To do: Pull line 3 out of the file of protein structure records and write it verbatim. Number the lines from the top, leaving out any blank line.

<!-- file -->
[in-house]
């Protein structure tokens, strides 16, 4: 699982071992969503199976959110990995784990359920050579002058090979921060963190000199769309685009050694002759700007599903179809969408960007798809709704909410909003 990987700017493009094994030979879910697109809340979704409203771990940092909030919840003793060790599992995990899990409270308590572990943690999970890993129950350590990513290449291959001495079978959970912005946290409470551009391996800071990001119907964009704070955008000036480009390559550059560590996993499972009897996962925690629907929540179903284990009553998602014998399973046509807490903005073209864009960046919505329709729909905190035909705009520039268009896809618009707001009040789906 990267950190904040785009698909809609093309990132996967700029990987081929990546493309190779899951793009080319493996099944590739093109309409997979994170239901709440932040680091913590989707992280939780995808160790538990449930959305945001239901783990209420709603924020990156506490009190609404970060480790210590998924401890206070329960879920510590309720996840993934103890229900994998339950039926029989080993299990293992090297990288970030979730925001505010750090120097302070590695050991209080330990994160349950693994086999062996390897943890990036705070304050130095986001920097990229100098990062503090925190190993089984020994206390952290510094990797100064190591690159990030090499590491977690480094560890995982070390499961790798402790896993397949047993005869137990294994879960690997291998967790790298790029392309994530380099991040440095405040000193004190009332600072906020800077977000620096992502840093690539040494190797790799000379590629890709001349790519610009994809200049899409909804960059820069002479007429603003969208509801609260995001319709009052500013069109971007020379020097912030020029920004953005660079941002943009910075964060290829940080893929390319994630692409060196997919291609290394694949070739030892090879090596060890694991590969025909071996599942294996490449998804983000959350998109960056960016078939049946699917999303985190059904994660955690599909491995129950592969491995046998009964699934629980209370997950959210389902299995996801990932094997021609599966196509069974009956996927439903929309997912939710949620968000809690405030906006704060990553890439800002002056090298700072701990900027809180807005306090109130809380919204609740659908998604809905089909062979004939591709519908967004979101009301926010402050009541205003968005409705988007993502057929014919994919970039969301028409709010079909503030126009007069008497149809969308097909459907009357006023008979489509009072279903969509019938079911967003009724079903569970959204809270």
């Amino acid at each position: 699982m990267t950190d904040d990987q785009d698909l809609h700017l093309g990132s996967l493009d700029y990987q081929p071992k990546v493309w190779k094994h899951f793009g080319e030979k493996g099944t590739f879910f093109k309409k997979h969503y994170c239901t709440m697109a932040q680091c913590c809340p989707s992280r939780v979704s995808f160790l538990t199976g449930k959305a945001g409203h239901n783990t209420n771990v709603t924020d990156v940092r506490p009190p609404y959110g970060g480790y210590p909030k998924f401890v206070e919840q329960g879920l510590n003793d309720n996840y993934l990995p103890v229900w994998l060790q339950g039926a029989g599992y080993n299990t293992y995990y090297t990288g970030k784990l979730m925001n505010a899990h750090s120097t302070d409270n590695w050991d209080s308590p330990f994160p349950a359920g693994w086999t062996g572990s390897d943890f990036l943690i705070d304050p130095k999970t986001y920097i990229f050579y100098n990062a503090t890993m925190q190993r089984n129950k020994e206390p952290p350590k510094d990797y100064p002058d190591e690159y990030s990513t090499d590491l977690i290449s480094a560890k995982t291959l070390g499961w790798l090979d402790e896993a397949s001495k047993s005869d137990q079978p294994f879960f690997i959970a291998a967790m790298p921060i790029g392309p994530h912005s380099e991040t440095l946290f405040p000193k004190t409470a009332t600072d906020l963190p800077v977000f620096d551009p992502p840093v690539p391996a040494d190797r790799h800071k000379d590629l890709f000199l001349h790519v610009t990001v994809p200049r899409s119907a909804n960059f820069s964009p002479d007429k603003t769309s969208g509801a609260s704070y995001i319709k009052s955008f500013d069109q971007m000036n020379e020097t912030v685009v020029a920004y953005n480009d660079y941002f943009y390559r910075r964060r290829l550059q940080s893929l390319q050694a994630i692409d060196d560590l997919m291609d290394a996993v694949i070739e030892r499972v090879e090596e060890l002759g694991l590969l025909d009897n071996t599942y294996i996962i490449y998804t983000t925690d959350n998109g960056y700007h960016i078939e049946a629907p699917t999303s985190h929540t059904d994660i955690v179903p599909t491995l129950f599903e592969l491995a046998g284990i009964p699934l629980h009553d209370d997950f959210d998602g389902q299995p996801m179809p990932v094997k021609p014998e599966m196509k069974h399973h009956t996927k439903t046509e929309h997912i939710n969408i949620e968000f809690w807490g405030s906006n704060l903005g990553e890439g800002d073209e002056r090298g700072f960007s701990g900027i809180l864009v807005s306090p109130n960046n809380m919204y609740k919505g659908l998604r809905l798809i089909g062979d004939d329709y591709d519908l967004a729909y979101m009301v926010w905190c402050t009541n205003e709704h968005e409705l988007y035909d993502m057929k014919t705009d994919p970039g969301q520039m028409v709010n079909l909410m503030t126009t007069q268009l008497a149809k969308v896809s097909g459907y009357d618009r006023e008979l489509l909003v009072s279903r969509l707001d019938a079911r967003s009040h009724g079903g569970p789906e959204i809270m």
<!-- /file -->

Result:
């Amino acid at each position: 699982m990267t950190d904040d990987q785009d698909l809609h700017l093309g990132s996967l493009d700029y990987q081929p071992k990546v493309w190779k094994h899951f793009g080319e030979k493996g099944t590739f879910f093109k309409k997979h969503y994170c239901t709440m697109a932040q680091c913590c809340p989707s992280r939780v979704s995808f160790l538990t199976g449930k959305a945001g409203h239901n783990t209420n771990v709603t924020d990156v940092r506490p009190p609404y959110g970060g480790y210590p909030k998924f401890v206070e919840q329960g879920l510590n003793d309720n996840y993934l990995p103890v229900w994998l060790q339950g039926a029989g599992y080993n299990t293992y995990y090297t990288g970030k784990l979730m925001n505010a899990h750090s120097t302070d409270n590695w050991d209080s308590p330990f994160p349950a359920g693994w086999t062996g572990s390897d943890f990036l943690i705070d304050p130095k999970t986001y920097i990229f050579y100098n990062a503090t890993m925190q190993r089984n129950k020994e206390p952290p350590k510094d990797y100064p002058d190591e690159y990030s990513t090499d590491l977690i290449s480094a560890k995982t291959l070390g499961w790798l090979d402790e896993a397949s001495k047993s005869d137990q079978p294994f879960f690997i959970a291998a967790m790298p921060i790029g392309p994530h912005s380099e991040t440095l946290f405040p000193k004190t409470a009332t600072d906020l963190p800077v977000f620096d551009p992502p840093v690539p391996a040494d190797r790799h800071k000379d590629l890709f000199l001349h790519v610009t990001v994809p200049r899409s119907a909804n960059f820069s964009p002479d007429k603003t769309s969208g509801a609260s704070y995001i319709k009052s955008f500013d069109q971007m000036n020379e020097t912030v685009v020029a920004y953005n480009d660079y941002f943009y390559r910075r964060r290829l550059q940080s893929l390319q050694a994630i692409d060196d560590l997919m291609d290394a996993v694949i070739e030892r499972v090879e090596e060890l002759g694991l590969l025909d009897n071996t599942y294996i996962i490449y998804t983000t925690d959350n998109g960056y700007h960016i078939e049946a629907p699917t999303s985190h929540t059904d994660i955690v179903p599909t491995l129950f599903e592969l491995a046998g284990i009964p699934l629980h009553d209370d997950f959210d998602g389902q299995p996801m179809p990932v094997k021609p014998e599966m196509k069974h399973h009956t996927k439903t046509e929309h997912i939710n969408i949620e968000f809690w807490g405030s906006n704060l903005g990553e890439g800002d073209e002056r090298g700072f960007s701990g900027i809180l864009v807005s306090p109130n960046n809380m919204y609740k919505g659908l998604r809905l798809i089909g062979d004939d329709y591709d519908l967004a729909y979101m009301v926010w905190c402050t009541n205003e709704h968005e409705l988007y035909d993502m057929k014919t705009d994919p970039g969301q520039m028409v709010n079909l909410m503030t126009t007069q268009l008497a149809k969308v896809s097909g459907y009357d618009r006023e008979l489509l909003v009072s279903r969509l707001d019938a079911r967003s009040h009724g079903g569970p789906e959204i809270m």